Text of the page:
*Anyone who thinks they can offer a safe home to one of the animals at the City Dogs’ Home should contact Vicki on: 01782 304130.’

Pick up a copy of the Weekend Sentinel every Saturday for 12 pages of nostalgia

Brushing up on skills from a proud industrial heritage

‘You’d make a very good forger’, was what an expert from the Victoria and Albert Museum in London once told Tony Challiner.

An unusual compliment it may have been, but it summed up just how good a china painter this lad from Chell had become.

At the time, Tony had been given special access to a priceless, if somewhat time-worn clock once owned by Marie Antionette in order that he could copy its style and colouring. Not bad for a young man who, by his own admission, would go home ‘almost in tears’ every night when he first began his apprenticeship – convinced he wouldn’t make the grade.

Tony began his seven-year apprenticeship at Royal Doulton’s headquarters in Burslem at the age of 15 in 1957.

He was following a family tradition.

His auntie and uncle had both worked for Royal Doulton and his father, Ben Challiner, had also been a china painter at Nile Street and went on to become chairman of the Royal Doulton Arts Society.

Speaking to me at Burslem School of Art where he had been a student some five decades earlier, Tony recalled the early days of his apprenticeship.

He said: “I suppose I was always destined to become a china painter. I actually didn’t touch a figure for the first six months then when I did I thought I’d never get it right and would often go home really upset.

“As an apprentice I was everyone’s gofer – being sent to fetch turps and the like – but I made use of my time around the factory. I observed things, asked questions and learned about all aspects of pottery manufacture which, ultimately, helped me in my work.”

If you own a Royal Doulton figurine there’s a chance Tony painted it. Look for the initial ‘C’ near the backstamp or ‘TC’ for his work after he finished his apprenticeship.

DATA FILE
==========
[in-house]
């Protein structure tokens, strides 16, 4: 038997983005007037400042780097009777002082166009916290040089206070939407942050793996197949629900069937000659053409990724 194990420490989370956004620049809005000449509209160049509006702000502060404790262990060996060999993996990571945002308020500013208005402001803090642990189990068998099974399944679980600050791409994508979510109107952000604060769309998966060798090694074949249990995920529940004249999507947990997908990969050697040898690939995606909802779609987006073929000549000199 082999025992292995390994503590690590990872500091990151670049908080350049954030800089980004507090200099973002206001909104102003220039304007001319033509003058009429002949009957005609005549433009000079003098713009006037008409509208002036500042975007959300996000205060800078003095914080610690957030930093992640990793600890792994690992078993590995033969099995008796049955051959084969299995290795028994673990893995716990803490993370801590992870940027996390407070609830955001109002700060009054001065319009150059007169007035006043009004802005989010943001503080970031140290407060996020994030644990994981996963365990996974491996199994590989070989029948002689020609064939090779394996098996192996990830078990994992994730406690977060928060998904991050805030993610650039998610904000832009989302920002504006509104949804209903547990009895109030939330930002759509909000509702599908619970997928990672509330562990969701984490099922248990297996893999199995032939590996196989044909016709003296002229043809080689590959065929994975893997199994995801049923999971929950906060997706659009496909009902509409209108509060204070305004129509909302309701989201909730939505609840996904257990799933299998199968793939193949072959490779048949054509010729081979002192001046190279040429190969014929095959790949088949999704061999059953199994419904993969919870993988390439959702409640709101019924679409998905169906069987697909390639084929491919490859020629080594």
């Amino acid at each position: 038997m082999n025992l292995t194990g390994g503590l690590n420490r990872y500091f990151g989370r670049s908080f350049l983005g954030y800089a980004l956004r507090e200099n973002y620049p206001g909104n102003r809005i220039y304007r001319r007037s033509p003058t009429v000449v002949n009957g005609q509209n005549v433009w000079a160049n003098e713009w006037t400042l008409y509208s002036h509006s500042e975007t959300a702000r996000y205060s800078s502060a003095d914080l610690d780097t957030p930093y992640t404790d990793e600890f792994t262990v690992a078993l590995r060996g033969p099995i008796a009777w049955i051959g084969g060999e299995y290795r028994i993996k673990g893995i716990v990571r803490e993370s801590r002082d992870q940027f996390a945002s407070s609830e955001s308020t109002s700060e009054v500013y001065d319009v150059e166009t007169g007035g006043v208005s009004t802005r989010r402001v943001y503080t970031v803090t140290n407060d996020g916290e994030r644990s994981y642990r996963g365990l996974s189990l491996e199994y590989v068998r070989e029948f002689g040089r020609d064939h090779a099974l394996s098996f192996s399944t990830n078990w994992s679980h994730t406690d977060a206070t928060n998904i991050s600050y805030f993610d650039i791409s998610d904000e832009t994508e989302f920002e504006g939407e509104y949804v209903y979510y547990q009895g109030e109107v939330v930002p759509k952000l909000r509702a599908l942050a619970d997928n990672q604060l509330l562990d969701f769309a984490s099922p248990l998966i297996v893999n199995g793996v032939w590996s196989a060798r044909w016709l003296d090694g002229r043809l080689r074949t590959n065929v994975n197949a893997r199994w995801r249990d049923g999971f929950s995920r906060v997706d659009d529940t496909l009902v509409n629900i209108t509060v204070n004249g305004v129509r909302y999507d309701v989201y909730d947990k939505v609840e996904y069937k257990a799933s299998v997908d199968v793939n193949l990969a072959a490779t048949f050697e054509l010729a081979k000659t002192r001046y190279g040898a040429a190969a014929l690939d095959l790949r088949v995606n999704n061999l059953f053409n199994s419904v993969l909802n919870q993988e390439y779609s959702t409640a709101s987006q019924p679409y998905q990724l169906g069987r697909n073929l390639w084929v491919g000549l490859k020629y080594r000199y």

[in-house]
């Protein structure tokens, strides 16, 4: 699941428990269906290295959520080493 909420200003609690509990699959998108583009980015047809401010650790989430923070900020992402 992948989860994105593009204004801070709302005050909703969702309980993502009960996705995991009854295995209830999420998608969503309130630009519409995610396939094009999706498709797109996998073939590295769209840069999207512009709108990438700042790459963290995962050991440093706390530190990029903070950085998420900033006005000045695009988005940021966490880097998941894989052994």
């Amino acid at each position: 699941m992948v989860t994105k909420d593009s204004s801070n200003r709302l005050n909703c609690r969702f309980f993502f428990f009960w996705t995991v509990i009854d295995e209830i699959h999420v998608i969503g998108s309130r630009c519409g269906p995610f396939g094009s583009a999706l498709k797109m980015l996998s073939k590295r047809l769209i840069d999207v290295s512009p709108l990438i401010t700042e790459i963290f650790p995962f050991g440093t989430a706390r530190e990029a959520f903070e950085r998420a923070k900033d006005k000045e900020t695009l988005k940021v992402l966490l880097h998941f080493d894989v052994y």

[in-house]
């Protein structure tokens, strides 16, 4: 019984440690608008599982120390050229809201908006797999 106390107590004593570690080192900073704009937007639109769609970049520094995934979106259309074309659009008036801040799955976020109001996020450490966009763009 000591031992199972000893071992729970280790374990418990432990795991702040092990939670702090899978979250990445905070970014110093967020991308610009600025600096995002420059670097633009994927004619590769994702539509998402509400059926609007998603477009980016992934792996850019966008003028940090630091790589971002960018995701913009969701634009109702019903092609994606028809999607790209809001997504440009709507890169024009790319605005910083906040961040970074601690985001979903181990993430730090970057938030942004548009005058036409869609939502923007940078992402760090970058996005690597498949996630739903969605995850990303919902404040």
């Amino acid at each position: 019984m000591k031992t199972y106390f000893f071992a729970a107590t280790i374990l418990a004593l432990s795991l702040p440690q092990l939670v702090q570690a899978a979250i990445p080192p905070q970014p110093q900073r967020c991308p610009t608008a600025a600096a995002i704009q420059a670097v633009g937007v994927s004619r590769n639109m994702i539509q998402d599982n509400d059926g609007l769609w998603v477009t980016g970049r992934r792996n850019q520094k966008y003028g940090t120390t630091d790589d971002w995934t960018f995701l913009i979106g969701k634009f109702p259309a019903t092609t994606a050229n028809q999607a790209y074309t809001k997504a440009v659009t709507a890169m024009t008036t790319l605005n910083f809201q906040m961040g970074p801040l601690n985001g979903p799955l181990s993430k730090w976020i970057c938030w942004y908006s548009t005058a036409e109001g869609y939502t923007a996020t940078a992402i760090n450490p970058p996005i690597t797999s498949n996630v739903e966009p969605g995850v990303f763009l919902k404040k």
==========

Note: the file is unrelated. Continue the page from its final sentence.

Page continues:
Tony said: “I became something of a perfectionist. I’m from the ‘wash it off and start again’ school of thinking. If I feel something isn’t right I would rather start over.”

The 70-year-old worked in the pottery industry for 50 years – spending many years with Royal Doulton and Spode and also working for nine years in America for the Franklin Mint Co. before returning to his native North Staffordshire in 1988.

By that time, according to Tony, the landscape had changed.

He said: “I always felt that pottery manufacture and sale went in 15 year cycles. There were good and bad times depending on the state of the economy. In my opinion the best period for the industry was between the mid 1960s and mid 1970s.

“There simply was no recovery in the Eighties. It felt like all downhill from the mid-Seventies onwards.”

Tony explained that in its heyday Royal Doulton would have employed more than 500 painters and paintresses.

He said: “When I joined my ticket number was 4,071 so at that time Doulton’s were employing more than 4,000 people in the Mother Town.

“It’s hard to believe that all those jobs have gone and, of course, it really saddens me when I drive past the site of what was the factory in Nile Street and just see piles of bricks.”

Thankfully, Tony is helping to keep traditional skills alive through his work leading Burslem China Painters.

The group meets regularly at Burslem School of Art where Tony and other former china painters pass on their knowledge and expertise to those interested in an art which, if not dying, is certainly endangered.

Tony, who lives in Bucknall and used to teach pottery skills to students at Stoke-on-Trent College, said: “China painting is a skill that can be taught but obviously some people are more gifted than others because they are born with a degree of artistic ability and flair. We have around 12 members in the group and it’s nice for me to be able to pass on some of the things I’ve learned.

“Many people who worked in the pottery industry were messed about, made redundant and, I have to say, let down by bad management.

I’m one of the lucky ones because the pottery industry gave me a good career.”

The Burslem China Painters are staging an exhibition, entitled ‘Keeping The Skill Alive’ at Burslem School of Art and it runs until next weekend.

Anyone wishing to learn more about the group can contact Tony Challiner on 01782 274215.

Pick up a copy of the Weekend Sentinel every Saturday for 12 pages of nostalgia